How recovered phosphorus can help feed the planet

A recent climate change seminar stressed that the need to recirculate phosphorus is more urgent than ever. So while current regulations hinder such circular solutions in regions like the EU, there’s a growing international market for recovered phosphorus.

08 Mar 2024

The “Recirculating of phosphorus — planetary boundaries” seminar put the key nutrient for agriculture front and centre at COP28 in Dubai, the 2023 edition of the United Nations’s annual gatherings for addressing climate change. Hosted at the Swedish Pavilion on December 10 and led by Pär Larshans, Director of Sustainability at Ragn-Sells, it featured a discussion on the critical importance of phosphorus for global food supply, but also how the current levels of phosphorus in the environment (remnants of its linear nutrient cycle) is more than three times the boundary of what the planet can handle.

According to Sarah Connell, a sustainability scientist from the Stockholm Resilience Centre and part of the seminar panel, that much phosphorus affects a wide range of ecosystems but connects to a single through-thread.

– The global ocean, dead zones and local-scale eutrophication problems [when an overabundance of nutrients in a body of water leads to a depletion of oxygen] are symptoms of the same social challenge . And the response is quite simply to recover and reuse phosphorus as much as possible, explained Connell.

A circular nutrient cycle for phosphorus would provide a sustainable alternative to the current finite source of the nutrients’ raw material (and its associated carbon emissions): mined phosphate. But it would also prevent more leftover phosphorus from being added to the environment.

It’s the only true path forward for a planet where phosphorus is necessary to feed a growing population. And the best source for reclaimed phosphorus is waste.

A new perspective needed on waste

Creating circular supplies for phosphorus is now possible with new and innovative technology, like the Ash2Phos process from the Ragn-Sells subsidiary EasyMining. It recovers more than 90% of the phosphorus from sewage sludge ash without contaminants and can effectively turn wastewater into a resource.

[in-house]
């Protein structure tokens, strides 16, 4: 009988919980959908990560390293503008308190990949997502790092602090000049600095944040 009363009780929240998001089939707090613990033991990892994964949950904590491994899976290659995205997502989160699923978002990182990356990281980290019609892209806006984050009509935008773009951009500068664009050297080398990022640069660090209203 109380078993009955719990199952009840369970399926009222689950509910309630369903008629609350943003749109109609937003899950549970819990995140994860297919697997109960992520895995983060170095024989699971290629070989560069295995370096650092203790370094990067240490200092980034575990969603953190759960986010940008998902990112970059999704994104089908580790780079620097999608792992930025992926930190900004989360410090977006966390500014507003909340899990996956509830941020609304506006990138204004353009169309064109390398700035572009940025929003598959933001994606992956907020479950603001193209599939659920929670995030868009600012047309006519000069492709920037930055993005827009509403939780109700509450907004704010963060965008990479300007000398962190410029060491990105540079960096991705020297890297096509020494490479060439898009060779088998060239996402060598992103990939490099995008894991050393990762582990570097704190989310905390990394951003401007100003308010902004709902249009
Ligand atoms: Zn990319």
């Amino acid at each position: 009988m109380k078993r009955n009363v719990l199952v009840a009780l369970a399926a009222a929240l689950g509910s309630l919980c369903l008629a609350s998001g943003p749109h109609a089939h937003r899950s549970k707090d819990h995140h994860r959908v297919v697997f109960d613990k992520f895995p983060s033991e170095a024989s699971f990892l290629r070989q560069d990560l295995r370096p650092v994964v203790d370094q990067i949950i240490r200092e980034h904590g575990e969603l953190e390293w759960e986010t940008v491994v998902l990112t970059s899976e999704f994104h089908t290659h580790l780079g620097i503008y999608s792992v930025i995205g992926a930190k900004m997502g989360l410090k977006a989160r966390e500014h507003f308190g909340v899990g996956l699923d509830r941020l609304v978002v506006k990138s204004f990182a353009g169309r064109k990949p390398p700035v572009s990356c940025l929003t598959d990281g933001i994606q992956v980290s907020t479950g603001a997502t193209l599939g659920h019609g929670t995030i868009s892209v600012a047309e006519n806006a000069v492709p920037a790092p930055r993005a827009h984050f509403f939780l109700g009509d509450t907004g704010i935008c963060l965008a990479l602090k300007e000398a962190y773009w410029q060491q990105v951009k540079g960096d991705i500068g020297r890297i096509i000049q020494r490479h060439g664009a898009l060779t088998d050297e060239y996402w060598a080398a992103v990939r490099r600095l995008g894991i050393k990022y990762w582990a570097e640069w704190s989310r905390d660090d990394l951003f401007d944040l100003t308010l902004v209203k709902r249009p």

However, as Professor and Vice President of Water Europe Chrysi Laspidou explained at the seminar, a total shift is needed when it comes to how people view waste – along with a corresponding shift in regulations – before the potential of recovered nutrients can be fully unlocked.

– So far, we've been seeing wastewater treatment plants as places where you dispose of what you don’t need. We really need to change our perspective and see them as resource plants. Because there is so much in the waste, and we cannot afford to just bury it in a landfill or dispose of it. We need to extract these nutrients, she explained.

Chrysi Laspidou, Professor and Vice President of Water Europe.

Phosphorus reclaimed from Ash2Phos has been proven to be the same quality as mined phosphorus used today in both fertilisers and animal feed. Yet current EU legislation puts more focus on the origin of a nutrient. In the case of nutrients on animal feed, it’s a total ban on any with waste as an origin. That means only half of the circular solutions from recovered phosphorus can be implemented…at least in the EU.

Developing a global market for recovered phosphorus

A panel member of the “Recirculation of phosphorus” seminar also worth noting was Marvin Friesen, CEO of the Friesen Group. The Canadian-based feed company signed a deal in late 2023 to partner with EasyMining and German utilities company Gelsenwasser to develop premium feed products made in North America and using recycled phosphorus from Europe.

Friesen spoke about the partnership, made possible due to Canada's more progressive nutrient recovery policies, and the enormous potential it represents to help feed the planet’s growing population.

– We know that mined phosphorus is a limited resource, and the recovery and recycling of nutrients is a key element in sustainable agricultural production…Replacing mined phosphorus with recycled phosphorus in North America is the first step, he said.

Watch a video of the full “Recirculation of phosphorus - Planetary boundaries” seminar from COP28.